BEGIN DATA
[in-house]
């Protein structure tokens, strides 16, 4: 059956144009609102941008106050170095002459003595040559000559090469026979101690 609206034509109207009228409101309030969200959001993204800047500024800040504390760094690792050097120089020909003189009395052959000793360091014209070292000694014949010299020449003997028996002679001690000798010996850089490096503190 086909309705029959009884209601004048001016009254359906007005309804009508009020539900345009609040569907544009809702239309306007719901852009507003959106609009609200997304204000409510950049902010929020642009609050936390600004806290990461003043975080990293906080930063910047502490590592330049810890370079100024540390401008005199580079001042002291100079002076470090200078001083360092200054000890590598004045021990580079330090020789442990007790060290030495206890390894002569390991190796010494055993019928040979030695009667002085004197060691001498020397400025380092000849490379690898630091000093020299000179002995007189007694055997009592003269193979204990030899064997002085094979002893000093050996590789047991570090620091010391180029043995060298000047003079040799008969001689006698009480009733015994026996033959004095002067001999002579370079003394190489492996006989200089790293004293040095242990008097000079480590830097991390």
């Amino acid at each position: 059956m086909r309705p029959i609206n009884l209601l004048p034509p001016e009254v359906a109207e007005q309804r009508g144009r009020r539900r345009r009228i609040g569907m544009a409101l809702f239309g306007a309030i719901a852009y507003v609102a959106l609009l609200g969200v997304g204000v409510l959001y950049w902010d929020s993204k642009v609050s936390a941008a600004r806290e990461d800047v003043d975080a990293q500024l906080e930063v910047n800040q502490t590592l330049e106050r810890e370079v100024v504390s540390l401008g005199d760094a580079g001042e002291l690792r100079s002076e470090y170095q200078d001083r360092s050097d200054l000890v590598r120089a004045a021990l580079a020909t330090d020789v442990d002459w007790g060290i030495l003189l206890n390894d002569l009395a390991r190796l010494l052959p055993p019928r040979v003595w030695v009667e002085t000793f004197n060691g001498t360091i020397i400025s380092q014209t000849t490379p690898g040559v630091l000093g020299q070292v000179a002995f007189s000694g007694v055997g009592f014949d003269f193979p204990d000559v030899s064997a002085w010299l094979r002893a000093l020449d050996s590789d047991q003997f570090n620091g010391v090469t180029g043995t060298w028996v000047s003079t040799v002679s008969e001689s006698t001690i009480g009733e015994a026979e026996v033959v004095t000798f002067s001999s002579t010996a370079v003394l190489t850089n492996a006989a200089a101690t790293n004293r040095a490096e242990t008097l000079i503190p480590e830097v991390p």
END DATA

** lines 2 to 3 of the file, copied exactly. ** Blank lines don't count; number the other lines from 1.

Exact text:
């Protein structure tokens, strides 16, 4: 059956144009609102941008106050170095002459003595040559000559090469026979101690 609206034509109207009228409101309030969200959001993204800047500024800040504390760094690792050097120089020909003189009395052959000793360091014209070292000694014949010299020449003997028996002679001690000798010996850089490096503190 086909309705029959009884209601004048001016009254359906007005309804009508009020539900345009609040569907544009809702239309306007719901852009507003959106609009609200997304204000409510950049902010929020642009609050936390600004806290990461003043975080990293906080930063910047502490590592330049810890370079100024540390401008005199580079001042002291100079002076470090200078001083360092200054000890590598004045021990580079330090020789442990007790060290030495206890390894002569390991190796010494055993019928040979030695009667002085004197060691001498020397400025380092000849490379690898630091000093020299000179002995007189007694055997009592003269193979204990030899064997002085094979002893000093050996590789047991570090620091010391180029043995060298000047003079040799008969001689006698009480009733015994026996033959004095002067001999002579370079003394190489492996006989200089790293004293040095242990008097000079480590830097991390």
């Amino acid at each position: 059956m086909r309705p029959i609206n009884l209601l004048p034509p001016e009254v359906a109207e007005q309804r009508g144009r009020r539900r345009r009228i609040g569907m544009a409101l809702f239309g306007a309030i719901a852009y507003v609102a959106l609009l609200g969200v997304g204000v409510l959001y950049w902010d929020s993204k642009v609050s936390a941008a600004r806290e990461d800047v003043d975080a990293q500024l906080e930063v910047n800040q502490t590592l330049e106050r810890e370079v100024v504390s540390l401008g005199d760094a580079g001042e002291l690792r100079s002076e470090y170095q200078d001083r360092s050097d200054l000890v590598r120089a004045a021990l580079a020909t330090d020789v442990d002459w007790g060290i030495l003189l206890n390894d002569l009395a390991r190796l010494l052959p055993p019928r040979v003595w030695v009667e002085t000793f004197n060691g001498t360091i020397i400025s380092q014209t000849t490379p690898g040559v630091l000093g020299q070292v000179a002995f007189s000694g007694v055997g009592f014949d003269f193979p204990d000559v030899s064997a002085w010299l094979r002893a000093l020449d050996s590789d047991q003997f570090n620091g010391v090469t180029g043995t060298w028996v000047s003079t040799v002679s008969e001689s006698t001690i009480g009733e015994a026979e026996v033959v004095t000798f002067s001999s002579t010996a370079v003394l190489t850089n492996a006989a200089a101690t790293n004293r040095a490096e242990t008097l000079i503190p480590e830097v991390p």